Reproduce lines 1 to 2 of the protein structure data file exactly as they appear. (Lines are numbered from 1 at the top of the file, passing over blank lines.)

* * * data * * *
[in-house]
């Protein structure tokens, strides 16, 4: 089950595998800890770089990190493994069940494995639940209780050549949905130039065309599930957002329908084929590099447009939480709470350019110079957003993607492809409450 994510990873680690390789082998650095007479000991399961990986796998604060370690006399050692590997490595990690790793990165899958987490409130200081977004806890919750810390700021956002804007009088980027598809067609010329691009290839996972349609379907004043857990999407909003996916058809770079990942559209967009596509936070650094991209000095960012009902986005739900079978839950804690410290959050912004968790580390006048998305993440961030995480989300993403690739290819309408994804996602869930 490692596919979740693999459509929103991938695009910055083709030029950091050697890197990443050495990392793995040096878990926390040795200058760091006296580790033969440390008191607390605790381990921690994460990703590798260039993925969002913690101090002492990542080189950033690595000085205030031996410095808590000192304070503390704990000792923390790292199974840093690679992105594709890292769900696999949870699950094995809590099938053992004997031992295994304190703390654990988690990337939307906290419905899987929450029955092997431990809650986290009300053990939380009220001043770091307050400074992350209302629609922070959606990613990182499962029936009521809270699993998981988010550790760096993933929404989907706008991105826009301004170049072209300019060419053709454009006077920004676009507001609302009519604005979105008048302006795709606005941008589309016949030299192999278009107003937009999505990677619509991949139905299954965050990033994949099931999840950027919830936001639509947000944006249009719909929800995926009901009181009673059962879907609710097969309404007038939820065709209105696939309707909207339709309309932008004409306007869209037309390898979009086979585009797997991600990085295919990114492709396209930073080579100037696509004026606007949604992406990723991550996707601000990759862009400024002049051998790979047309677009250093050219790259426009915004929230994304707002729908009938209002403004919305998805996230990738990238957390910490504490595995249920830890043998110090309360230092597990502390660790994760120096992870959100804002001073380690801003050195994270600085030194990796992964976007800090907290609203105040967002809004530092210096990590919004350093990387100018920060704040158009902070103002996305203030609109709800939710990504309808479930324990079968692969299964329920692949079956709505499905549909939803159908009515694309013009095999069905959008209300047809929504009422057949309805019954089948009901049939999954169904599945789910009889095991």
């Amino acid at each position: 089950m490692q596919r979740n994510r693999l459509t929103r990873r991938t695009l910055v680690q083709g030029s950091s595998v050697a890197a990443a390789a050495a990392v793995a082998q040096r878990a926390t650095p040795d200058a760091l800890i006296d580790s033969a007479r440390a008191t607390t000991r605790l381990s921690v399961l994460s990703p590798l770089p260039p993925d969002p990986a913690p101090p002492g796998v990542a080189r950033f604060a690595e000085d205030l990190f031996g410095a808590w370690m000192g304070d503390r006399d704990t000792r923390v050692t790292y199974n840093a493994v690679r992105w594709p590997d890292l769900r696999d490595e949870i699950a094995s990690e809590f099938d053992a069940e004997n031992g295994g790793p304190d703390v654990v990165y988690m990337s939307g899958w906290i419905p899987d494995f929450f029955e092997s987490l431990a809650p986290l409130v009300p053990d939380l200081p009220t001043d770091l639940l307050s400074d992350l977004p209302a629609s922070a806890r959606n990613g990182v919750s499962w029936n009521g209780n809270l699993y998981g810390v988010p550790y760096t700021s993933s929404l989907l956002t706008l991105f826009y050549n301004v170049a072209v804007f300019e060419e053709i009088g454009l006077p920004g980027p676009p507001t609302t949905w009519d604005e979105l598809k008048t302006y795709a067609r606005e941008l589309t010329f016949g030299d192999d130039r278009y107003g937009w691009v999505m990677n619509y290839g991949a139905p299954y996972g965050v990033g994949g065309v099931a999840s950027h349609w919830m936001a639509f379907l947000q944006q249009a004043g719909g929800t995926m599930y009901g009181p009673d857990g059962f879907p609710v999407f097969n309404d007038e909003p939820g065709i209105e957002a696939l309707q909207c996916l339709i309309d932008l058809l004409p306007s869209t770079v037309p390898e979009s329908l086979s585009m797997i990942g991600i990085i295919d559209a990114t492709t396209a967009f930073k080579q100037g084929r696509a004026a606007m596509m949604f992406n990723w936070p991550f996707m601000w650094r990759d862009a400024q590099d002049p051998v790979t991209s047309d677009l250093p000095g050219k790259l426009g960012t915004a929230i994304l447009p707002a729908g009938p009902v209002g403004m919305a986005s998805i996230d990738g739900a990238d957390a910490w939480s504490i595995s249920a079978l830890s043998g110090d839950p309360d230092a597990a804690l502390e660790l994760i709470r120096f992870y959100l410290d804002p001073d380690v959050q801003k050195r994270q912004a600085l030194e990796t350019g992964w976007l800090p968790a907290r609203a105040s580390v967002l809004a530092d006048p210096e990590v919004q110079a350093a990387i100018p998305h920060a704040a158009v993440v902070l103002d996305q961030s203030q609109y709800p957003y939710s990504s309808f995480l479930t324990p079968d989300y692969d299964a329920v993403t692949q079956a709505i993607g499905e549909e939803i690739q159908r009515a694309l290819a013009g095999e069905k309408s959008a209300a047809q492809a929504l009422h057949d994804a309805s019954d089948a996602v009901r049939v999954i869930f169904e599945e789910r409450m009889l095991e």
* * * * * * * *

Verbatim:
[in-house]
């Protein structure tokens, strides 16, 4: 089950595998800890770089990190493994069940494995639940209780050549949905130039065309599930957002329908084929590099447009939480709470350019110079957003993607492809409450 994510990873680690390789082998650095007479000991399961990986796998604060370690006399050692590997490595990690790793990165899958987490409130200081977004806890919750810390700021956002804007009088980027598809067609010329691009290839996972349609379907004043857990999407909003996916058809770079990942559209967009596509936070650094991209000095960012009902986005739900079978839950804690410290959050912004968790580390006048998305993440961030995480989300993403690739290819309408994804996602869930 490692596919979740693999459509929103991938695009910055083709030029950091050697890197990443050495990392793995040096878990926390040795200058760091006296580790033969440390008191607390605790381990921690994460990703590798260039993925969002913690101090002492990542080189950033690595000085205030031996410095808590000192304070503390704990000792923390790292199974840093690679992105594709890292769900696999949870699950094995809590099938053992004997031992295994304190703390654990988690990337939307906290419905899987929450029955092997431990809650986290009300053990939380009220001043770091307050400074992350209302629609922070959606990613990182499962029936009521809270699993998981988010550790760096993933929404989907706008991105826009301004170049072209300019060419053709454009006077920004676009507001609302009519604005979105008048302006795709606005941008589309016949030299192999278009107003937009999505990677619509991949139905299954965050990033994949099931999840950027919830936001639509947000944006249009719909929800995926009901009181009673059962879907609710097969309404007038939820065709209105696939309707909207339709309309932008004409306007869209037309390898979009086979585009797997991600990085295919990114492709396209930073080579100037696509004026606007949604992406990723991550996707601000990759862009400024002049051998790979047309677009250093050219790259426009915004929230994304707002729908009938209002403004919305998805996230990738990238957390910490504490595995249920830890043998110090309360230092597990502390660790994760120096992870959100804002001073380690801003050195994270600085030194990796992964976007800090907290609203105040967002809004530092210096990590919004350093990387100018920060704040158009902070103002996305203030609109709800939710990504309808479930324990079968692969299964329920692949079956709505499905549909939803159908009515694309013009095999069905959008209300047809929504009422057949309805019954089948009901049939999954169904599945789910009889095991």